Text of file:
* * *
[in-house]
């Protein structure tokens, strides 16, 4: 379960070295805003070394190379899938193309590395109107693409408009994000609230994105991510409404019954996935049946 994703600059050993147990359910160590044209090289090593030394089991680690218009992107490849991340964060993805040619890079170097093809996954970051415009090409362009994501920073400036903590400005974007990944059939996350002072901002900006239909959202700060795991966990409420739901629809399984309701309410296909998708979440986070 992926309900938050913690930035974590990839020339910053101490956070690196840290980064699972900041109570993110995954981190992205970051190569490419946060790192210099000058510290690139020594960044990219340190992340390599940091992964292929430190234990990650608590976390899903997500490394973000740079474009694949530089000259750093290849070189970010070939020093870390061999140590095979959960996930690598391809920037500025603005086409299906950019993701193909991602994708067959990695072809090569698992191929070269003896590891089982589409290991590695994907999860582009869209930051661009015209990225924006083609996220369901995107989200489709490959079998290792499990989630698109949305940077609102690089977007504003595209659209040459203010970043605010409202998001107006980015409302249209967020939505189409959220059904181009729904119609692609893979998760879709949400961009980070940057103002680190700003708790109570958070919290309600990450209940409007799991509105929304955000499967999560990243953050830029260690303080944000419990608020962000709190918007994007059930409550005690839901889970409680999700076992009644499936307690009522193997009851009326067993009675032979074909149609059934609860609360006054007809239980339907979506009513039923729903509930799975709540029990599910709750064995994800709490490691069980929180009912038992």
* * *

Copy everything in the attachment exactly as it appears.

[in-house]
């Protein structure tokens, strides 16, 4: 379960070295805003070394190379899938193309590395109107693409408009994000609230994105991510409404019954996935049946 994703600059050993147990359910160590044209090289090593030394089991680690218009992107490849991340964060993805040619890079170097093809996954970051415009090409362009994501920073400036903590400005974007990944059939996350002072901002900006239909959202700060795991966990409420739901629809399984309701309410296909998708979440986070 992926309900938050913690930035974590990839020339910053101490956070690196840290980064699972900041109570993110995954981190992205970051190569490419946060790192210099000058510290690139020594960044990219340190992340390599940091992964292929430190234990990650608590976390899903997500490394973000740079474009694949530089000259750093290849070189970010070939020093870390061999140590095979959960996930690598391809920037500025603005086409299906950019993701193909991602994708067959990695072809090569698992191929070269003896590891089982589409290991590695994907999860582009869209930051661009015209990225924006083609996220369901995107989200489709490959079998290792499990989630698109949305940077609102690089977007504003595209659209040459203010970043605010409202998001107006980015409302249209967020939505189409959220059904181009729904119609692609893979998760879709949400961009980070940057103002680190700003708790109570958070919290309600990450209940409007799991509105929304955000499967999560990243953050830029260690303080944000419990608020962000709190918007994007059930409550005690839901889970409680999700076992009644499936307690009522193997009851009326067993009675032979074909149609059934609860609360006054007809239980339907979506009513039923729903509930799975709540029990599910709750064995994800709490490691069980929180009912038992």